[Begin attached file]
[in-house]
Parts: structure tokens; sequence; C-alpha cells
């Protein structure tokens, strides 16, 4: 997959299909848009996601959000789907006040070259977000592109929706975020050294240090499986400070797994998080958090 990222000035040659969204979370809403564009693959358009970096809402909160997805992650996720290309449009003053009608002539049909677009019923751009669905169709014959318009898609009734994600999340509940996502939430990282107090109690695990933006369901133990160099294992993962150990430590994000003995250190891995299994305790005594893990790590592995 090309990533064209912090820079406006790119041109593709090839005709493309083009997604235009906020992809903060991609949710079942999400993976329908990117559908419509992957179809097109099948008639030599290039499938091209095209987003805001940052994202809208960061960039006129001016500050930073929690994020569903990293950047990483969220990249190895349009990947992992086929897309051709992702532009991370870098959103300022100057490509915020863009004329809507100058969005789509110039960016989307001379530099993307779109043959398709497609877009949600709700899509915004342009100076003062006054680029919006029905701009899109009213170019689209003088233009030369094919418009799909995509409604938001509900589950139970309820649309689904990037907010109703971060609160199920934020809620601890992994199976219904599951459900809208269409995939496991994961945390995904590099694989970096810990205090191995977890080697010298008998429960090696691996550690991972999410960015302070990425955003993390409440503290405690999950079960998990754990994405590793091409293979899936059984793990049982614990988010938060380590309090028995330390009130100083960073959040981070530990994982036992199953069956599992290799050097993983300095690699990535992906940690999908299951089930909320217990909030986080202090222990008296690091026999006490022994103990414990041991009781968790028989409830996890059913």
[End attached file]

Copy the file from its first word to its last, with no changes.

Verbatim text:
[in-house]
Parts: structure tokens; sequence; C-alpha cells
């Protein structure tokens, strides 16, 4: 997959299909848009996601959000789907006040070259977000592109929706975020050294240090499986400070797994998080958090 990222000035040659969204979370809403564009693959358009970096809402909160997805992650996720290309449009003053009608002539049909677009019923751009669905169709014959318009898609009734994600999340509940996502939430990282107090109690695990933006369901133990160099294992993962150990430590994000003995250190891995299994305790005594893990790590592995 090309990533064209912090820079406006790119041109593709090839005709493309083009997604235009906020992809903060991609949710079942999400993976329908990117559908419509992957179809097109099948008639030599290039499938091209095209987003805001940052994202809208960061960039006129001016500050930073929690994020569903990293950047990483969220990249190895349009990947992992086929897309051709992702532009991370870098959103300022100057490509915020863009004329809507100058969005789509110039960016989307001379530099993307779109043959398709497609877009949600709700899509915004342009100076003062006054680029919006029905701009899109009213170019689209003088233009030369094919418009799909995509409604938001509900589950139970309820649309689904990037907010109703971060609160199920934020809620601890992994199976219904599951459900809208269409995939496991994961945390995904590099694989970096810990205090191995977890080697010298008998429960090696691996550690991972999410960015302070990425955003993390409440503290405690999950079960998990754990994405590793091409293979899936059984793990049982614990988010938060380590309090028995330390009130100083960073959040981070530990994982036992199953069956599992290799050097993983300095690699990535992906940690999908299951089930909320217990909030986080202090222990008296690091026999006490022994103990414990041991009781968790028989409830996890059913």